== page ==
Leading off the sixth for the Mets, Duda walloped a ball several rows up into the Pepsi Porch, unfortunately just a little bit to the wrong side of the foul pole. He eventually flew out to Revere, who again battled the winds to haul it in. Cuddyer popped a routine fly towards the right field line, which Grady Sizemore lost in the sun. Sunglasses might look cool, but don’t actually work when you look directly into the sun.

By the time Sizemore had found the ball, Cuddyer was nearly on third base with a gift triple. The Mets couldn’t capitalize, but the Phils made it interesting. Murphy popped a ball in front of the mound. Harang, in trying to get out of the way, nearly ran into shortstop Galvis while serving as what Ron Darling called "a human eclipse." The ball hit the heel of Galvis’s glove, but he managed to hold on to it. Travis d’Arnaud proceeded to pop it up behind short, and another near collision ensued between Galvis and Utley, but Utley managed to haul it in despite stumbling around like a drunken sailor.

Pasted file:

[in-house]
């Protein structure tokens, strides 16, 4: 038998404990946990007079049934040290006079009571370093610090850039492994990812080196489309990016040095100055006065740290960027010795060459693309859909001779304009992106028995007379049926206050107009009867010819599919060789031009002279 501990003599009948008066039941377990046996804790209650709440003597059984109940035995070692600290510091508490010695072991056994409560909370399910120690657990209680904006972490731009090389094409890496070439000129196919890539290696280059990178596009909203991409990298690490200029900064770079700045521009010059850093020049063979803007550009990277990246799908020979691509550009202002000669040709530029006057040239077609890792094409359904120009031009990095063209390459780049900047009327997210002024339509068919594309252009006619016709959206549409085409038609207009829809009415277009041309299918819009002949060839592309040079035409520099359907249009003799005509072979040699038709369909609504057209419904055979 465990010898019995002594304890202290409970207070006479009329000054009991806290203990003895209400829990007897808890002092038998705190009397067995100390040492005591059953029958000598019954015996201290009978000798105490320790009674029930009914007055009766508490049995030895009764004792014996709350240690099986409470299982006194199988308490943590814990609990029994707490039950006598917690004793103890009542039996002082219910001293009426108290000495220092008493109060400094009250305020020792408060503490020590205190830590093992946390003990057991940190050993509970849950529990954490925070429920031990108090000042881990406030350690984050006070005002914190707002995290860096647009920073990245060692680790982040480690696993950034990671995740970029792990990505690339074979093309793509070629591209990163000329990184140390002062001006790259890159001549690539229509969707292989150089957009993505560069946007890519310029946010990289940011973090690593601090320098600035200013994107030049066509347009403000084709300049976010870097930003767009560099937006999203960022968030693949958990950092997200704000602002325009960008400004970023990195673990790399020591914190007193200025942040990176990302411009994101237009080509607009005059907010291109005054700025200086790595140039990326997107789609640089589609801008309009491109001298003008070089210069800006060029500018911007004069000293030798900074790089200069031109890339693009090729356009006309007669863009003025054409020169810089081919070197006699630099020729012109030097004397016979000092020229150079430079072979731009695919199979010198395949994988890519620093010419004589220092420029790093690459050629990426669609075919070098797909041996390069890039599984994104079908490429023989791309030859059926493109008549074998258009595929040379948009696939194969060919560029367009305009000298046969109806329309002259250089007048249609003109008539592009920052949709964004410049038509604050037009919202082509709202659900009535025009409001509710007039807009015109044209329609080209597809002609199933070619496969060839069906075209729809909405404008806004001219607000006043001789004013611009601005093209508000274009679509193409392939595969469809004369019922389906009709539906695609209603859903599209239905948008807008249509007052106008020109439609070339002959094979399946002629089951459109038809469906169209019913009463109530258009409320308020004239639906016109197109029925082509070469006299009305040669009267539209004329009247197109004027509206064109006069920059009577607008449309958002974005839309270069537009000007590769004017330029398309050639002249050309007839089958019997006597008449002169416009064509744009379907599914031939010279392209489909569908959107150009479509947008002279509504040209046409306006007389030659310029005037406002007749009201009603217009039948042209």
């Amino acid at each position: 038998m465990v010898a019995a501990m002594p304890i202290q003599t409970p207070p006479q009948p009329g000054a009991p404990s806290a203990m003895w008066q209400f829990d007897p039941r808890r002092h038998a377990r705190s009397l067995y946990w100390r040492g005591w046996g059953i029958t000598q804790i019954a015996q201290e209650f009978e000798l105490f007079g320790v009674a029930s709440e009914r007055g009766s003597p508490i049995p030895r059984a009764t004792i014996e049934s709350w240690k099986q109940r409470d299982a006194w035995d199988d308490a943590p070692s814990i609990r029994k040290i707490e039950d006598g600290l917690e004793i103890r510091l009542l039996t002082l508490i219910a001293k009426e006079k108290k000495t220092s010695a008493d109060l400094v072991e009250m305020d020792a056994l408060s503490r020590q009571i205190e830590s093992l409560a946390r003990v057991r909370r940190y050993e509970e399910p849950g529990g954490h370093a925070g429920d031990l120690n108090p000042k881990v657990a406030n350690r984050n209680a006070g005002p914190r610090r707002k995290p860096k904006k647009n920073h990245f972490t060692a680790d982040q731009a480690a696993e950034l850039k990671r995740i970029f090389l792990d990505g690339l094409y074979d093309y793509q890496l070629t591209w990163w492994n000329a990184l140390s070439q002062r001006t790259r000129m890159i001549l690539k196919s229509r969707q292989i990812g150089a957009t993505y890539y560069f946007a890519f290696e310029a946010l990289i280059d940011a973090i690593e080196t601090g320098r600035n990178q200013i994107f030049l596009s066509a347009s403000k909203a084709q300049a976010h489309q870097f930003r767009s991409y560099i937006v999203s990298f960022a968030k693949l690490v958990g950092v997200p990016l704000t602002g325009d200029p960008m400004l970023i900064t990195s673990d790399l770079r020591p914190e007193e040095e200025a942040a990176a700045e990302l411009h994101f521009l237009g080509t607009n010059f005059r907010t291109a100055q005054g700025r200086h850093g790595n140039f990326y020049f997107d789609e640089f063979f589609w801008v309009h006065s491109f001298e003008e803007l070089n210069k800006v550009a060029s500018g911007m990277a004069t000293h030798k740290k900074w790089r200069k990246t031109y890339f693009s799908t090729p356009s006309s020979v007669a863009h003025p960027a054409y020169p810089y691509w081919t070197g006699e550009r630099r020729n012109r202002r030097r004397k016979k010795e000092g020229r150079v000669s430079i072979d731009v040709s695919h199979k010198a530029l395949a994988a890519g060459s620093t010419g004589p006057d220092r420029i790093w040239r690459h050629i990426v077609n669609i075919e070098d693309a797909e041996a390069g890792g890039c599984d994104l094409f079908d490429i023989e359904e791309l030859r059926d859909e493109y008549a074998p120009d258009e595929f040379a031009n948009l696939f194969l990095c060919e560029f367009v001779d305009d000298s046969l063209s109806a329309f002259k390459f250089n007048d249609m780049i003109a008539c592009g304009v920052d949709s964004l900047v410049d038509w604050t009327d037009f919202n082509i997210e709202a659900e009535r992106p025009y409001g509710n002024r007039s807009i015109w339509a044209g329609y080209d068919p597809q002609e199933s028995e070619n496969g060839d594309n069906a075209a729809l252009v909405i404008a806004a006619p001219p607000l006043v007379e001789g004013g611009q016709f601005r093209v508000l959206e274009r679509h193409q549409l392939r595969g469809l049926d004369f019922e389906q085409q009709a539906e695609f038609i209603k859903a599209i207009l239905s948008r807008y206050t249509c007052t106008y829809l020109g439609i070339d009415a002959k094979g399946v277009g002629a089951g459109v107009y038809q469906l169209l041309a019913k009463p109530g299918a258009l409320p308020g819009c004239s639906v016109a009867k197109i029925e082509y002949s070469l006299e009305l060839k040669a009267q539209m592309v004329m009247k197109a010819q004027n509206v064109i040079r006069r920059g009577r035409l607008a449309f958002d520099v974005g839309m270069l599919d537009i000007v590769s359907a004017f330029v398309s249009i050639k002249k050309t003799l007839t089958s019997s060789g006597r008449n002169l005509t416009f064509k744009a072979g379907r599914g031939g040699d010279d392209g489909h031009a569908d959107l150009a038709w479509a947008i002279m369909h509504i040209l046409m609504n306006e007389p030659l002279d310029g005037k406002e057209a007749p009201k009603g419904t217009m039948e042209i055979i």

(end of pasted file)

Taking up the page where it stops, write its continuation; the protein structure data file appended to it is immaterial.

Sitting at 91 pitches after six innings, deGrom came back out for the seventh to defend the slimmest of leads. But after getting getting Sizemore to fly out, Asche and Galvis again stung the Mets for back-to-back singles, bringing up Cesar Hernandez to pinch-hit for Harang. With deGrom now at 99 pitches, Terry Collins brought in Carlos Torres to put out the fire.

Hernandez hit a hard grounder to the right side, which Murphy did well to glove while moving left. He then spun from his knees and delivered a strike to Flores for the force out at second. With runners now at the corners, Torres fell behind Revere 3-1. With the crowd in full throat and on their feet, Torres got a high strike three call to get out of it.